You can see and hear the soprano, a distinguished alum of Seattle Opera’s Young Artist Program, in Seattle Opera’s “Hansel and Gretel,” opening Oct. 15. You may remember her from “Ariadne auf Naxos,” “Turandot” and “The Consul.”
Growing up in a Chicago suburb, soprano Marcy Stonikas was more musically active than the average American teen. She played in the high-school band, attended symphony concerts regularly, sang jazz and took part in musicals.
But it was only after she’d arrived at Oberlin College in Ohio in 1998 that she actually experienced her first live opera.
“I suddenly saw myself onstage,” she recalls. The artist playing a tragic young woman in Carlisle Floyd’s debut opera, “Slow Dusk,” “looked and sounded exactly like me.”
‘Hansel and Gretel’
by Engelbert Humperdinck. Opens 7:30 p.m. Saturday, Oct. 15, and runs through Oct. 30. McCaw Hall, 321 Mercer St., Seattle; tickets from $25 (206-389-7676 or seattleopera.org).
That revelation triggered a lengthy process for Stonikas to find her voice as an opera singer and actress.
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This month, Stoniaks returns to the Seattle Opera stage for its first production of German composer Engelbert Humperdinck’s “Hansel and Gretel” in nearly a quarter-century. She plays the role of the children’s mother, Gertrude.
Stonikas’ relationship with Seattle Opera began in 2009, when she was accepted into the Young Artists program (YAP). “People usually think of it as a training program, but it was a lot more than that,” she explained during a break in rehearsal.
“Before then, I already knew that my vocal technique was solid,” she said. But opera companies remained unwilling to take a risk on an unknown singer.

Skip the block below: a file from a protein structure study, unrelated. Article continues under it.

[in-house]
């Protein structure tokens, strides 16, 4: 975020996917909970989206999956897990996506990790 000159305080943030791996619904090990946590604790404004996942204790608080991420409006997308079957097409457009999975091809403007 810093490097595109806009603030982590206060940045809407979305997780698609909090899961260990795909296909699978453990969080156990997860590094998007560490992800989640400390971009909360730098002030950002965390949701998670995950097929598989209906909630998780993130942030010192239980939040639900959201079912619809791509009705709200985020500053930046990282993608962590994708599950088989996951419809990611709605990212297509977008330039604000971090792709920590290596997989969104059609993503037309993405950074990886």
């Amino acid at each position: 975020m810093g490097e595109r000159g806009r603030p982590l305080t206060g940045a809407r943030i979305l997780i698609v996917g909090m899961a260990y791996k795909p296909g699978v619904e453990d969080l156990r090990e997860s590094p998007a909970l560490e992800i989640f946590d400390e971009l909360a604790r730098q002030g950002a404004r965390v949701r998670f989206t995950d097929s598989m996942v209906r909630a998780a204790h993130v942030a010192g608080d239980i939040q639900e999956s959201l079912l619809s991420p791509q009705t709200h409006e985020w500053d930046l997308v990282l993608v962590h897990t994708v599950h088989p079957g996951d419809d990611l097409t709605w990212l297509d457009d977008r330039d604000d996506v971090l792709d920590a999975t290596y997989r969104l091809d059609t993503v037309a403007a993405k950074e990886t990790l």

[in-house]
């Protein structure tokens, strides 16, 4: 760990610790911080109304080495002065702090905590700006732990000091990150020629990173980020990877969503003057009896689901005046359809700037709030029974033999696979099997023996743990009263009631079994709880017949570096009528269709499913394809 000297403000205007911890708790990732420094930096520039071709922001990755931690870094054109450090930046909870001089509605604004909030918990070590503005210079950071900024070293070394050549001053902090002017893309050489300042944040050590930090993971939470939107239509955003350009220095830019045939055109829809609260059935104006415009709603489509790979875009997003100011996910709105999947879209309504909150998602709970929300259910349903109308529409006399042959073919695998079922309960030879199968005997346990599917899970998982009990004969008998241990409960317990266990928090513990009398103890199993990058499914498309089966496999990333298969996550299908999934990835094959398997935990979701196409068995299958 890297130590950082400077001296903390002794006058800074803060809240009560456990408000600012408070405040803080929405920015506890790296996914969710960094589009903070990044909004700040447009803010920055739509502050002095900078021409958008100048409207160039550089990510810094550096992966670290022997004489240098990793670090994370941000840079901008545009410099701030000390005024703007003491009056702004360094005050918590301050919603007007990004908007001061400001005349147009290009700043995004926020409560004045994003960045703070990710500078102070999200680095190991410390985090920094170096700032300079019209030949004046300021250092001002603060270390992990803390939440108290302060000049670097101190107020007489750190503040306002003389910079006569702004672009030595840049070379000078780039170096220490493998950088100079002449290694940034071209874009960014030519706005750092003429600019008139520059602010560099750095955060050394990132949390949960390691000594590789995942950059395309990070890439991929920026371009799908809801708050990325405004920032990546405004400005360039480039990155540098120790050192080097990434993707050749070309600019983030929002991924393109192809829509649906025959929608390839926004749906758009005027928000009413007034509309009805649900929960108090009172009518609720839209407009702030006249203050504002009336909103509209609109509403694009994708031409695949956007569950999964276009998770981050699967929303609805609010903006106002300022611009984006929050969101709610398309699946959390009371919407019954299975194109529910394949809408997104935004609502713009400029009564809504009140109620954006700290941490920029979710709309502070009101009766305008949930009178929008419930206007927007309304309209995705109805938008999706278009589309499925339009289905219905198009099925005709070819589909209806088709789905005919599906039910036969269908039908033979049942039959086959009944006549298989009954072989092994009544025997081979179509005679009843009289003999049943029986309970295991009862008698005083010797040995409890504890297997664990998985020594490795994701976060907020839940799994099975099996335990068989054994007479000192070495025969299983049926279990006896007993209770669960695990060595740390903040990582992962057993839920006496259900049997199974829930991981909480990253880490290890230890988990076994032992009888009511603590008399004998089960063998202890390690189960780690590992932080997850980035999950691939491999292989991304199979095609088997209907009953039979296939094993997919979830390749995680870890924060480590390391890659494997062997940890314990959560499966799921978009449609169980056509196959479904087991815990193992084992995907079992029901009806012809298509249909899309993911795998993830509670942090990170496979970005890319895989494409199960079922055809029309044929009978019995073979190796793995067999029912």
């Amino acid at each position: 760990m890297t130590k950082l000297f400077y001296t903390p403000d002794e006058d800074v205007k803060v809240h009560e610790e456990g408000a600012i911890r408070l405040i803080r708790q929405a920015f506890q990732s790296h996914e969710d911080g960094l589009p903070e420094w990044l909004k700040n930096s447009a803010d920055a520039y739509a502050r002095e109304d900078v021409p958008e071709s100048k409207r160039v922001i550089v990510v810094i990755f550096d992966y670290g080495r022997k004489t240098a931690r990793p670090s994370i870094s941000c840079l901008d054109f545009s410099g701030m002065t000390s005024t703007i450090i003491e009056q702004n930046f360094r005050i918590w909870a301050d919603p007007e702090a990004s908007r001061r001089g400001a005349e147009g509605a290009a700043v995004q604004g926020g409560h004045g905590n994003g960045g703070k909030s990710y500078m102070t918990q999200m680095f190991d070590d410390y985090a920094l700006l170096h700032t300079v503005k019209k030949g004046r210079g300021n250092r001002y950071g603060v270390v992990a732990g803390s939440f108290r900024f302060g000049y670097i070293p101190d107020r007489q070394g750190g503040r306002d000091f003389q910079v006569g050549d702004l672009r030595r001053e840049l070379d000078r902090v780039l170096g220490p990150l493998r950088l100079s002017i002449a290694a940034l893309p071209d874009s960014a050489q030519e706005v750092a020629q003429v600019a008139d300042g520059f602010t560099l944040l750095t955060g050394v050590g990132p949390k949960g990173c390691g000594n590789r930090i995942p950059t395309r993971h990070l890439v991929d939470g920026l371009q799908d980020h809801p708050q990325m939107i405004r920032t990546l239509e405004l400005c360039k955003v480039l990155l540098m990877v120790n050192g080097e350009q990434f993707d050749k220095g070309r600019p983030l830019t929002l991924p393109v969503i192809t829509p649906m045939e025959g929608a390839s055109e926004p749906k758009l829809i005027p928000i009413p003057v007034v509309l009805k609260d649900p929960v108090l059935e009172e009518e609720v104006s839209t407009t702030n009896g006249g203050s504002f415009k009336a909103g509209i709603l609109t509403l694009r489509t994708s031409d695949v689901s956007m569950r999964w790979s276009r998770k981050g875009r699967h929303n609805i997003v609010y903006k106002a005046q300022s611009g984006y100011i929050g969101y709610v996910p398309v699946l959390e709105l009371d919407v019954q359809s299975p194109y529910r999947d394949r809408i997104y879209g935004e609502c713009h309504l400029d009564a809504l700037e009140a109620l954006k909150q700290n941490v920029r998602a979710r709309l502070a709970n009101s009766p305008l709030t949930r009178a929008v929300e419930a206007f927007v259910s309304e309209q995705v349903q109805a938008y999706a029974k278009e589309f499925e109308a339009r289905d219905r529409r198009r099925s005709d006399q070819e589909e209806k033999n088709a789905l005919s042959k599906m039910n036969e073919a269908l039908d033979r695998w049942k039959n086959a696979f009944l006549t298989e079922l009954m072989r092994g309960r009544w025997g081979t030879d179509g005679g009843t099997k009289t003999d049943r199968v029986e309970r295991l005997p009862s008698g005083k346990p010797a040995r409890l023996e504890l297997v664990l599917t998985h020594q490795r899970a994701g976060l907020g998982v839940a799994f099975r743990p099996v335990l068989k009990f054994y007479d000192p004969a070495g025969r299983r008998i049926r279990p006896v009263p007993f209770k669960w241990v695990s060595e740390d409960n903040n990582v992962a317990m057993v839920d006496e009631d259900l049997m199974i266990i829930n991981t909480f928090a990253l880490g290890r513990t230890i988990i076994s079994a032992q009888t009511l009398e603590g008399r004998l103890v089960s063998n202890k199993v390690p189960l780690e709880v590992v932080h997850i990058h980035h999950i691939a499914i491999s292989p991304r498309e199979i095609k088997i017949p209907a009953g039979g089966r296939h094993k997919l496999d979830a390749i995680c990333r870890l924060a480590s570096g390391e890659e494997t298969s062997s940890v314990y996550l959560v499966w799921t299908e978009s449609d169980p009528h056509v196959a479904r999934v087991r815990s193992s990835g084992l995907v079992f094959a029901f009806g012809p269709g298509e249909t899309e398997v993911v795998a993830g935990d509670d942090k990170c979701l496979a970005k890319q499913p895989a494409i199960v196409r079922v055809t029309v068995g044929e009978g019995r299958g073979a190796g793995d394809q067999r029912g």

Bridging a way into the professional opera world is a key mission of young artist programs, and Stonikas remained in the YAP for two seasons. (Seattle’s YAP was discontinued in 2013 for financial reasons.)
As a YAP alum, she performed on the main stage in the alternate casts of Seattle Opera’s “Turandot,” “Fidelio” and “The Consul,” and in 2015 performed a role in the alternate cast she knows well: Ariadne in “Naxos auf Ariadne,” a role she owned in the YAP production of 2010. “Most definitely, this is a singer with a big future,” wrote a Seattle Times reviewer of the YAP production.
“There’s a new generation of opera singers that are expected to be actors, and Peter was phenomenal in getting you to act what you are singing,” Stonikas said. “You had to know exactly what the words are saying, in the most intimate detail of the moment and in the grand scheme.”
Now based in Seattle, Stonikas is married to actor Brian David Simmons (currently in Steven Dietz’s “On Clover Road” at Seattle Public Theater).
She’s also performed with the Seattle Symphony, Cincinnati Opera, Utah Opera and San Antonio Symphony.
Stonikas savors the musical and dramatic layering of “Hansel and Gretel,” written by a follower of “Ring” cycle composer Richard Wagner.
If the title suggests something merely lightweight and meant only for youngsters, you’re in for a big surprise with this production, originally created for the U.K.’s Glyndebourne Festival by Parisian director Laurent Pelly.
Emphasizing the role of the poverty that drives the story, Pelly’s vision of the fairy-tale is a thought-provoking reflection on the costs of consumerism.
Stonikas thinks the surreal setting of the forest and the creepiness of the Witch — played in this production by a character tenor — would be too frightening for her 5-year-old son. “I’d say, probably for kids 10 years and up.”
As for the music, “Hansel and Gretel” has been called Wagner’s “11th opera.”
“It’s not a Wagner-length opera, but you get these Wagnerian flavors in the music,” Stonikas says. In her lengthy first-act scene, the mother’s music reaches a tragic intensity. “[Conductor] Sebastian Lang-Lessing is taking it very seriously and having me think of parallels with [“Parsifal” character] Kundry and [“Ring” character] Sieglinde.
“I have been so fortunate to get to do some of my favorite music and to follow my goal of being able to sing for a living.”